American Axle and Manufacturing Inc. (AXL) posted a profit of $41.2 million or 55 cents per share (excluding special charges and restructuring costs of $36.5 million or 49 cents) in the second quarter of 2012, a 16% decline (in absolute terms) from $49.2 million or 65 cents per share in the same quarter of 2011. However, the company’s profits exceeded the Zacks Consensus Estimate by 4 cents per share.
Sales in the quarter grew 8% to $739.8 million, overriding the Zacks Consensus Estimate of $713 million. The company’s content-per-vehicle (dollar value of its product sales supporting its customers’ North American light truck and SUV programs) was $1,439 versus $1,504 in the second quarter of 2011.
The fall in content-per-vehicle was driven by a reduction in deferred revenue recognition related to an agreement between American Axle and General Motors Company (GM) in 2008 and lower penetration of four-wheel drive in North American light truck and SUV programs.
Cost of goods sold rose 18% to $654.0 million from $555.7 million a year ago. As a result, gross profit went down 34% to $85.8 million (12% of sales) from $130.5 million (19%) in the second quarter of 2011.
Selling, general and administrative spending was almost flat at $55.5 million or 7.5% of sales compared with $58.8 million or 9% of sales in the second quarter of 2011. Research and development spending rose 5% to $28.8 million from $27.3 million in the comparable quarter of 2011.
Operating income fell 58% to $30.3 million from $71.7 million in the second quarter of 2011 due to higher costs. This translated into a lower operating margin of 4.1% versus 10.4% in the prior year.
The company progressed well in diversifying its customer base during the quarter. The company has a high exposure to customers, including GM and Chrysler. This is reflected in its non-GM sales that increased 8.5% to $198.2 million (27% of sales) in the quarter from $182.7 million (27%) in the second quarter of 2011.
Adjusted earnings before interest expense, income taxes and depreciation and amortization fell 4% to $103.3 million (14% of sales) compared with $107.5 million (15.7%) a year ago.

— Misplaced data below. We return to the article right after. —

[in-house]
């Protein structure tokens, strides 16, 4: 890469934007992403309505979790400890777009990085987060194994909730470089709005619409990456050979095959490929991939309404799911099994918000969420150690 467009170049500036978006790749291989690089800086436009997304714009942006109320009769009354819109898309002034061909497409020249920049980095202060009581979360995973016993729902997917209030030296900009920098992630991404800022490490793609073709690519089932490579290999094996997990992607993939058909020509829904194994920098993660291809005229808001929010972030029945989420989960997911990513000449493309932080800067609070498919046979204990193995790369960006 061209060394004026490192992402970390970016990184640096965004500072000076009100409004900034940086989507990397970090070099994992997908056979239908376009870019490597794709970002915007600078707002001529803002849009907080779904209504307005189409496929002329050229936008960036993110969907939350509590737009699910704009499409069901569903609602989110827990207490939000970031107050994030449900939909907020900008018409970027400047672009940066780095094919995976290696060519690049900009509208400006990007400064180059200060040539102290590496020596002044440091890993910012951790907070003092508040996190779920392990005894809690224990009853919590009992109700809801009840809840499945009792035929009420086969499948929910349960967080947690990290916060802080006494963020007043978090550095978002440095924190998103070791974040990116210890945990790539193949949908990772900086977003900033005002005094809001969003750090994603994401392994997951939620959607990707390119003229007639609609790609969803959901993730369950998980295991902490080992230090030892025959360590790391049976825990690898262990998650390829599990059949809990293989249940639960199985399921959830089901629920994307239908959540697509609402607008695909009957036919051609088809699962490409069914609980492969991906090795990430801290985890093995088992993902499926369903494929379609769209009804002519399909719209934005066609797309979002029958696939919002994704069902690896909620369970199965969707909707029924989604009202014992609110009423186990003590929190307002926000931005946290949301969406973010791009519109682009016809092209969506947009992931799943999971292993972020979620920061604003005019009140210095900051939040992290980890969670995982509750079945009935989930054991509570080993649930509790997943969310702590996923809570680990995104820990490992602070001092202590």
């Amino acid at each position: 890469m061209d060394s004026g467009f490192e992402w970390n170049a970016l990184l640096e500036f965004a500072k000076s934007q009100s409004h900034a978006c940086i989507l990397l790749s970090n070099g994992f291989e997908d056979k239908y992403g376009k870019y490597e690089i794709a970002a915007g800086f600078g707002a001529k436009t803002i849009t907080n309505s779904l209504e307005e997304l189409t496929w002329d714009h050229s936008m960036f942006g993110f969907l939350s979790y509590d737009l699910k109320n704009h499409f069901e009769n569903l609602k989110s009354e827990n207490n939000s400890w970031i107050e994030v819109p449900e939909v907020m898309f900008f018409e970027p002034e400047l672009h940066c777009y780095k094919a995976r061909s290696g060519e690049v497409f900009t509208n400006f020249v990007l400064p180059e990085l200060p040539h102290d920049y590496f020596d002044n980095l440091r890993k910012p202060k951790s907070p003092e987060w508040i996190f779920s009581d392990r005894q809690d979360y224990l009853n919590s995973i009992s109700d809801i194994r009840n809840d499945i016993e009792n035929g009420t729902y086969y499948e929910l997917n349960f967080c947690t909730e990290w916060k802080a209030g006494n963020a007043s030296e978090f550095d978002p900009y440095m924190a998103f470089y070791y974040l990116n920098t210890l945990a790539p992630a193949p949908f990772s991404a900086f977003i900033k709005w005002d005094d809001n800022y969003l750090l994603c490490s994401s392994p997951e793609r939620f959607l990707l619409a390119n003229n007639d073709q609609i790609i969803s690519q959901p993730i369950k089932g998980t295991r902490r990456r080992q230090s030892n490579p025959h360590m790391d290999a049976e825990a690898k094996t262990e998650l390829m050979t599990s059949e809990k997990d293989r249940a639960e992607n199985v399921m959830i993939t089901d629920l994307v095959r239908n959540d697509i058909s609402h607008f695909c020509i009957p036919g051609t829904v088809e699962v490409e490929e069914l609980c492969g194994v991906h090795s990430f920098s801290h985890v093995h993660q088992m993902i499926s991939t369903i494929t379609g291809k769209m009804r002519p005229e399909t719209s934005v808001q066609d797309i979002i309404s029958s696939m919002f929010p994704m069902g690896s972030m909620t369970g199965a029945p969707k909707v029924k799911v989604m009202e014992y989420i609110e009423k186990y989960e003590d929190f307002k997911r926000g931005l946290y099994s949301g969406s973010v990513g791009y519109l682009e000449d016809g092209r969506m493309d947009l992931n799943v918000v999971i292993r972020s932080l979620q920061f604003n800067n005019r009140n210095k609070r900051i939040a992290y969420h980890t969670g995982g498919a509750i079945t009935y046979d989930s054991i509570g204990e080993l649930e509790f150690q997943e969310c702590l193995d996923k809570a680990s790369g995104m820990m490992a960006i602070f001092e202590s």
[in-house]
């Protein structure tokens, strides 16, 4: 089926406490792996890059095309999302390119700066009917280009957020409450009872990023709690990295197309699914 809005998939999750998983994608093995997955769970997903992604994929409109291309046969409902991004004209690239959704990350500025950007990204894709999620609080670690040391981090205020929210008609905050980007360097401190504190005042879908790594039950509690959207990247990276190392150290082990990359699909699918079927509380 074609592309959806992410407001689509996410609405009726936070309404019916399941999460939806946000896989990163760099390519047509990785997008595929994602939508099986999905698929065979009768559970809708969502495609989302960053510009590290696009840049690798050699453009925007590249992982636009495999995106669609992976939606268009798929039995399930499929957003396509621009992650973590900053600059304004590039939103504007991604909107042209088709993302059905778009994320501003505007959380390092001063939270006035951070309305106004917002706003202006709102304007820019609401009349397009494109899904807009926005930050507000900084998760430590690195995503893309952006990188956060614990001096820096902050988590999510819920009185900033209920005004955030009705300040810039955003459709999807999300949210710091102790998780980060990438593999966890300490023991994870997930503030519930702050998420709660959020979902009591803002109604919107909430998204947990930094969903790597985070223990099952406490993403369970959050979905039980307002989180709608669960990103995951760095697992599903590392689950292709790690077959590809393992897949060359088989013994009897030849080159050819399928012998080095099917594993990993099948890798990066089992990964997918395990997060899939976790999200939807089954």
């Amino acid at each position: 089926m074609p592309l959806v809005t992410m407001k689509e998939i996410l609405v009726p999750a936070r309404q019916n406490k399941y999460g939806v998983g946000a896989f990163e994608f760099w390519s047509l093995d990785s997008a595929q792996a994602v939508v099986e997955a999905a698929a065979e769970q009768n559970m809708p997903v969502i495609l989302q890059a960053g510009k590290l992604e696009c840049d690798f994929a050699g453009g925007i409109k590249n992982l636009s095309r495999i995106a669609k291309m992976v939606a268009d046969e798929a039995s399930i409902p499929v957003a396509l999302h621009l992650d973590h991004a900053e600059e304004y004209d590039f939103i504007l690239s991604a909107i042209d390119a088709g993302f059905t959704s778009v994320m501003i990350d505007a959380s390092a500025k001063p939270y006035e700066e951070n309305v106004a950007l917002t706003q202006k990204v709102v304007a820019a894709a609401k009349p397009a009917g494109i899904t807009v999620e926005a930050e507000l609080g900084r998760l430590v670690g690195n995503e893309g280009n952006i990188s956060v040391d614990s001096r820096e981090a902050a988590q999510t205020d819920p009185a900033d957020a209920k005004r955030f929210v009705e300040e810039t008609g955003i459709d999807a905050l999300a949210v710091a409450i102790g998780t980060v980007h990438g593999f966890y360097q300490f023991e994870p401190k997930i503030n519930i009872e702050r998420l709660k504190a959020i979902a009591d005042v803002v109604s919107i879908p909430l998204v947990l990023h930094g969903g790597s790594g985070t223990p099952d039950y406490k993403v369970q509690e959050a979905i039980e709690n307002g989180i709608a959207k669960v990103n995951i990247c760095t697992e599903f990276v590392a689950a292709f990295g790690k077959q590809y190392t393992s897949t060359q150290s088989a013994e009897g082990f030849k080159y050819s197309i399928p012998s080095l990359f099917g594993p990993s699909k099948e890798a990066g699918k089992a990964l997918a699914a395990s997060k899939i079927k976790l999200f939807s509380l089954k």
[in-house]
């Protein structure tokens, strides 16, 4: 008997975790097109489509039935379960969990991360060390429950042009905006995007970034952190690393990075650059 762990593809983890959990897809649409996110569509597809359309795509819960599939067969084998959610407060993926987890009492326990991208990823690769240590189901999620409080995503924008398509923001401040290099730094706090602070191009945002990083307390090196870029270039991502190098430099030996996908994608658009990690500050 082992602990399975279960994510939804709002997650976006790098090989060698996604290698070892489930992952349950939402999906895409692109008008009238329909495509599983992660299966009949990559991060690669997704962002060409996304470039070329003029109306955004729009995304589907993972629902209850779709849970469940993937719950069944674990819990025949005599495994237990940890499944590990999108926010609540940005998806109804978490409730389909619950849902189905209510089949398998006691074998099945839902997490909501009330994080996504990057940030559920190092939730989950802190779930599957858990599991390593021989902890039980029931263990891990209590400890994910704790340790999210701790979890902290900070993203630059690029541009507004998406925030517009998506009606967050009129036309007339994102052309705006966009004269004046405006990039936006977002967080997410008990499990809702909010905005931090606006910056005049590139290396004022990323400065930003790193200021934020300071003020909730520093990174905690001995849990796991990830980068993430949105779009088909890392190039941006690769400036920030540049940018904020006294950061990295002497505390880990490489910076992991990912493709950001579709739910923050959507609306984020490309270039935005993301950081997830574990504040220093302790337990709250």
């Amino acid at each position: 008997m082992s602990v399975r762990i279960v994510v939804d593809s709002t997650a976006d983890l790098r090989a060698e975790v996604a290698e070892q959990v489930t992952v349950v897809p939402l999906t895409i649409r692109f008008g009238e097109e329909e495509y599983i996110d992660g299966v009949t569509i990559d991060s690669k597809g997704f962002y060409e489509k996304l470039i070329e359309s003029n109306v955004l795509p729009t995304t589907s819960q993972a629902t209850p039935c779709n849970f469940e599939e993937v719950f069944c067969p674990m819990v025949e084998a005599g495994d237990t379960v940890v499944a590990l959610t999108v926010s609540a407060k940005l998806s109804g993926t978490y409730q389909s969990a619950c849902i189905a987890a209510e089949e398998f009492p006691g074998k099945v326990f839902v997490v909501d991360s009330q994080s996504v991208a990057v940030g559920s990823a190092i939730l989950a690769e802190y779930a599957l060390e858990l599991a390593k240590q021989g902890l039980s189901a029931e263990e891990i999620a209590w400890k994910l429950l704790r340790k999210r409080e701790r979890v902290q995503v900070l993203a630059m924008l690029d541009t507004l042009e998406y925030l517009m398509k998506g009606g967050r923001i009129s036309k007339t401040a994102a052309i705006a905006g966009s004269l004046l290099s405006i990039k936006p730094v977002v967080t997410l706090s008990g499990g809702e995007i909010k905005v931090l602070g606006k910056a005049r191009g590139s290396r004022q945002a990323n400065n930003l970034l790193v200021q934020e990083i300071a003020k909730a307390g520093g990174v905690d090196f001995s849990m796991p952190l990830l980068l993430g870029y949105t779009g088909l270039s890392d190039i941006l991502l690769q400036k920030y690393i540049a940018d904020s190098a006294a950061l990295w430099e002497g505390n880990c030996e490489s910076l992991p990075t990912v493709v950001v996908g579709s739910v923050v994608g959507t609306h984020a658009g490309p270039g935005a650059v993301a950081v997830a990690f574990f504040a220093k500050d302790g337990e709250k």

American Axle had cash and cash equivalents of $85.2 million as of June 30, 2012, down from $169.2 million as of December 31, 2011. Long-term debt was flat at $1.17 billion as of June 30, 2012 compared with $1.18 billion as of December 31, 2011.
In the first half of 2012, American Axle’s operating net cash flow deteriorated to $24.6 million from $116.5 million in the same period of 2011 due to a fall in net income. Meanwhile, capital expenditures (net) increased to $91.7 million from $63.8 million in the first half of 2011. This led to a free cash flow use of $67.1 million in the first half of the year compared with an inflow of $52.7 million in the same period of 2011.
American Axle is a leading supplier of driveline systems, modules and components for the light vehicle market. The company makes axles, driveshafts and chassis components for light trucks, sport utility vehicles and passenger cars.
The company’s continued leadership in the development of advanced driveline technology has helped it to grow new business backlog to $1.2 billion in future annual sales for programs launching from 2012 through 2014.
However, due to higher customer concentration, the company retains a Zacks #3 Rank on its shares, which translates to a “Hold” rating for the short-term (1-3 months) and we have reiterated our recommendation of “Neutral” for the long-term (more than 6 months).
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